Friday, February 16, 2007/
Ah! jargon. We’ve all been guilty of using it. And sometimes business can’t seem to be conducted without it.
Know what I’m saying?
Recently my attendance at a long meeting — crammed with so much jargon that its purpose was utterly incomprehensible — resulted in a nasty workplace injury (too much nodding).
In my absence, a worrying thought occurred to me. Why had I been invited to a meeting that I could not understand and to which I could therefore not contribute?
To solve this problem I turned to first-principles. In my experience, the business world uses jargon for various reasons.
First, to convey status. The executive who employs the phrase “it was a hundred-dollar transaction” (pronouncing the “million” silently, as it were) is conveying that he or she is both far too busy to waste time actually speaking the word, and also far too important to be involved in smaller transactions.
Second, it serves as a type of Masonic handshake that allows one to assess the knowledge and status of others. For example, a new acquaintance at a cocktail party might refer to a recent transaction in which a client “wanted 120 basis points for a $75 line” and then wait to see whether I would (a) smile wryly at the client’s expectations, (b) shake my head grimly at the state of competition in the market, or (c) admit that I had no idea what he was talking about.
(However, this is not as searching a test as my new acquaintance intends. Although my regular mainstay, the thoughtful nod, won’t quite serve the purpose here by itself, if combined with an arched eyebrow it should answer nicely.)
Third, it allows us to maintain the illusion of communication without the attendant inconvenience of actual communication. This may not be clear to those who have not worked in a major corporate, so let me provide an example.
If our Credit department ever fully understood the deals proposed by our Leveraged Finance department they would try and stop them, thereby jeopardising the Leveraged Financed team’s very significant bonuses.
For this reason, we say “we are taking $500 at 65 basis points on a limited recourse deal at 15 times earnings on four-to-one gearing”, rather than the more technically accurate “we are lending half a billion dollars at wafer-thin margins to a shelf company with no other assets or cash flow that won’t even be able to pay the interest bill unless they can cut expenses by at least 10%”.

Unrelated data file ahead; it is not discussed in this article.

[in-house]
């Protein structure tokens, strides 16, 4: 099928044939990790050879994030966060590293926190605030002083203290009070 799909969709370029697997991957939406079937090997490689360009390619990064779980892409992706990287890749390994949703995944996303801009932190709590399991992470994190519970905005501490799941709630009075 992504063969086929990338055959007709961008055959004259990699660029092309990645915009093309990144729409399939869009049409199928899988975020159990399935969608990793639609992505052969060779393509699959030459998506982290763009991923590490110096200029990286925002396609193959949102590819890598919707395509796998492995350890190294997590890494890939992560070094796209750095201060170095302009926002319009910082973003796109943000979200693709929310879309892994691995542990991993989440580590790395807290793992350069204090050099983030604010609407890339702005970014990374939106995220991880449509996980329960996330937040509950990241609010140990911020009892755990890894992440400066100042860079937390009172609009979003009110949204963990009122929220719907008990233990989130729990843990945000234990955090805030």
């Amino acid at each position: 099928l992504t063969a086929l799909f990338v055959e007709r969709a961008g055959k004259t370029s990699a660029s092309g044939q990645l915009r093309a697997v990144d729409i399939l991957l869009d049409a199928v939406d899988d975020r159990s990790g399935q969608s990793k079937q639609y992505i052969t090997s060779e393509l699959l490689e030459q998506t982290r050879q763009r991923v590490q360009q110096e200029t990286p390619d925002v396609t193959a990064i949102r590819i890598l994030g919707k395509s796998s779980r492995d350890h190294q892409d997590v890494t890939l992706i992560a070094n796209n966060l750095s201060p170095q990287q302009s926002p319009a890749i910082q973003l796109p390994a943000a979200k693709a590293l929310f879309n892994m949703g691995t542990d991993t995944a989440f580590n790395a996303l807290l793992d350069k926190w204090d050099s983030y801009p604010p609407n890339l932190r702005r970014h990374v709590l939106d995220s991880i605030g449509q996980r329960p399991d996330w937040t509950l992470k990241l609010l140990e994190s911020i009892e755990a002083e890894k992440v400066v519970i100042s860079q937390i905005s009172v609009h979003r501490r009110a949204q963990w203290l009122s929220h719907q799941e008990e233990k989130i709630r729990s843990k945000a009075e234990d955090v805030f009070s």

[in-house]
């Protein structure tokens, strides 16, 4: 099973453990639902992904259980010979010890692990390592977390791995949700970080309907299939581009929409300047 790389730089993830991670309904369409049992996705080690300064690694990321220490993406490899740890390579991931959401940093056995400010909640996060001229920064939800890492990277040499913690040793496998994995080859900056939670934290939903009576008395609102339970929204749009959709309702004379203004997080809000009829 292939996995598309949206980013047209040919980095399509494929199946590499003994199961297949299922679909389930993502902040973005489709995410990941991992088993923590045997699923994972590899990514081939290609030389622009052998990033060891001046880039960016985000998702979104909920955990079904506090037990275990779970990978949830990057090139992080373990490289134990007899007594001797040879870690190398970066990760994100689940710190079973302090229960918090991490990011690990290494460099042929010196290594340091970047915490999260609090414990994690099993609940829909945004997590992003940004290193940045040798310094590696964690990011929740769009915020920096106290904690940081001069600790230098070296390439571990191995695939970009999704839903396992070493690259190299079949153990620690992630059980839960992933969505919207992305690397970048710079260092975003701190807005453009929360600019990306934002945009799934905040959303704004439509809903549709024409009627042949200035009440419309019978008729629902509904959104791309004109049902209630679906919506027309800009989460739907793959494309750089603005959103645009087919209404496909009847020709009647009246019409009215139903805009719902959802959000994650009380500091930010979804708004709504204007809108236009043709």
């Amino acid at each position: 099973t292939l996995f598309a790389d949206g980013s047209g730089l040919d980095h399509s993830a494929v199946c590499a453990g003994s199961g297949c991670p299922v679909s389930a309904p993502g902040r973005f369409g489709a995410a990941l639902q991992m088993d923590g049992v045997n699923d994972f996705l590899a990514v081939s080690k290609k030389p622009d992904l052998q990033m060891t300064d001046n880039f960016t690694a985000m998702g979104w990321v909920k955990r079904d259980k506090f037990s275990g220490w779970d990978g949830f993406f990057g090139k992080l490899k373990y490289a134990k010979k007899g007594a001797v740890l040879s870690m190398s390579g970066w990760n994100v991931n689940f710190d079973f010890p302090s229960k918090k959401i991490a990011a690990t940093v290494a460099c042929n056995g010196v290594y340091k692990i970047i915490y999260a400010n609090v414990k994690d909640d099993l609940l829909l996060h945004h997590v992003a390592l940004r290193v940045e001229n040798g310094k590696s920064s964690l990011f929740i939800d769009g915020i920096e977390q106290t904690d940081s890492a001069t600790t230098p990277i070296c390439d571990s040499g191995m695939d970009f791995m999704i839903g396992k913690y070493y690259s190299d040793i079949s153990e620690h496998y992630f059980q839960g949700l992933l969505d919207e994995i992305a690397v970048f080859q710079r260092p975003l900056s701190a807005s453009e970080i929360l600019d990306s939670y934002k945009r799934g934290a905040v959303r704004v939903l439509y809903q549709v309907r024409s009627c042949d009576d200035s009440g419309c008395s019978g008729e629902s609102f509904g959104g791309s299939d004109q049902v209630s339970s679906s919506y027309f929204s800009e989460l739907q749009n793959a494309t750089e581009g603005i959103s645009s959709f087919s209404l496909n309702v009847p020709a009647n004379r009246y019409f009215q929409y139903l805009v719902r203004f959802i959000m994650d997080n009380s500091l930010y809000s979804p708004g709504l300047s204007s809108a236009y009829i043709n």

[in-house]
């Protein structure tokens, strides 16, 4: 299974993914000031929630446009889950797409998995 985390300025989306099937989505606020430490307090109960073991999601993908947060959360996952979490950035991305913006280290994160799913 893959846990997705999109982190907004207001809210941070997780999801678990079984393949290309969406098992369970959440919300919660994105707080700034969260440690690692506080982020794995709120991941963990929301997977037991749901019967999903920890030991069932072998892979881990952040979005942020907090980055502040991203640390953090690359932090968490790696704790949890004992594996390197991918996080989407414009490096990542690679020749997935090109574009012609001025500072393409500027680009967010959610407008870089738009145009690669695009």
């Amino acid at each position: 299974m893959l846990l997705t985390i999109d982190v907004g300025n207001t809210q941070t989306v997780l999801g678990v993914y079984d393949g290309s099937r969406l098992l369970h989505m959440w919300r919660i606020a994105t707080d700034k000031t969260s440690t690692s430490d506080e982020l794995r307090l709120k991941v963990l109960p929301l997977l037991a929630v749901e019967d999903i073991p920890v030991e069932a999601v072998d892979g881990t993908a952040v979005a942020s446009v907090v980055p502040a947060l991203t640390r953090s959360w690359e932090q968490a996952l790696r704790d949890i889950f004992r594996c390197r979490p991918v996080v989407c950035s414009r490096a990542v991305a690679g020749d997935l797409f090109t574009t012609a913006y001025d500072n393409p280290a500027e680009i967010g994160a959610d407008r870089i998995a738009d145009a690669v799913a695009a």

Fourth, it helps us to avoid thinking about what we are actually doing. To continue with my previous example, if the Leveraged Finance team themselves thought too much about the transactions that they enter into, there is also the possibility (admittedly slight) that they might recognise the incredible risks and call the whole thing off, thereby jeopardising the even larger bonuses of those to whom they report.
The get-together that prompted all this reflection was an internal meeting between old enemies well known to each other, so I can eliminate the first and second purposes, leaving only the “fool others and/or ourselves” motivation.
The situation appears to be thus:
- There is a problem so large that no one is prepared to describe it in comprehensible terms.
- Those responsible have recognised the need to shift the blame.
- Those present at the meeting are now exposed to the risk of being aware of the problem but having done nothing about it.
Obviously an immediate action plan is now required.
Happily, my complete ignorance of the subject matter prevented me from asking questions, which, if appropriately minuted, may have suggested an awareness of the issue.
Email is a wonderful business tool that allows one to deny responsibility almost at the speed of light. For the guidance of my readers, I have copied my email to those present at the meeting, with some explanatory notes:
Dear All (not only implies that I am non-hierarchical but also ensures that no one can later deny receipt):
My apologies for a late response to the recent meeting. You may not be aware that I have been unwell recently (may garner sympathy from those who assume it was something serious).
The issues that we discussed at our meeting have, on reflection, given me cause for concern (good lord, this bit is actually true!).
My experience in this area is not recent (actually; non-existent) but unless someone is able to provide positive assurance that everything is as it should be (the “scapegoats, please raise your hand” gambit) it seems to me that the position is very simple.
Our existing policy framework should already deal with a situation like this, in which case we should follow it unless someone can advance a good reason otherwise (second go at “scapegoats, please raise your hands”). If it doesn’t, it should, and we should involve the policy team urgently now: first, to have the benefit of their expertise (keeping a straight face is not an issue in email!); and, second, to allow them to develop a policy with the advantage of a “real world” example to refer to.
Now, either my view will be ignored (in which case I’m off the hook) or followed (in which case I’m off the hook). No doubt the operational chaps will be furious about having to deal with the policy fellows (can’t say I blame them), but next time they may think twice about inviting me to a scape-goating meeting.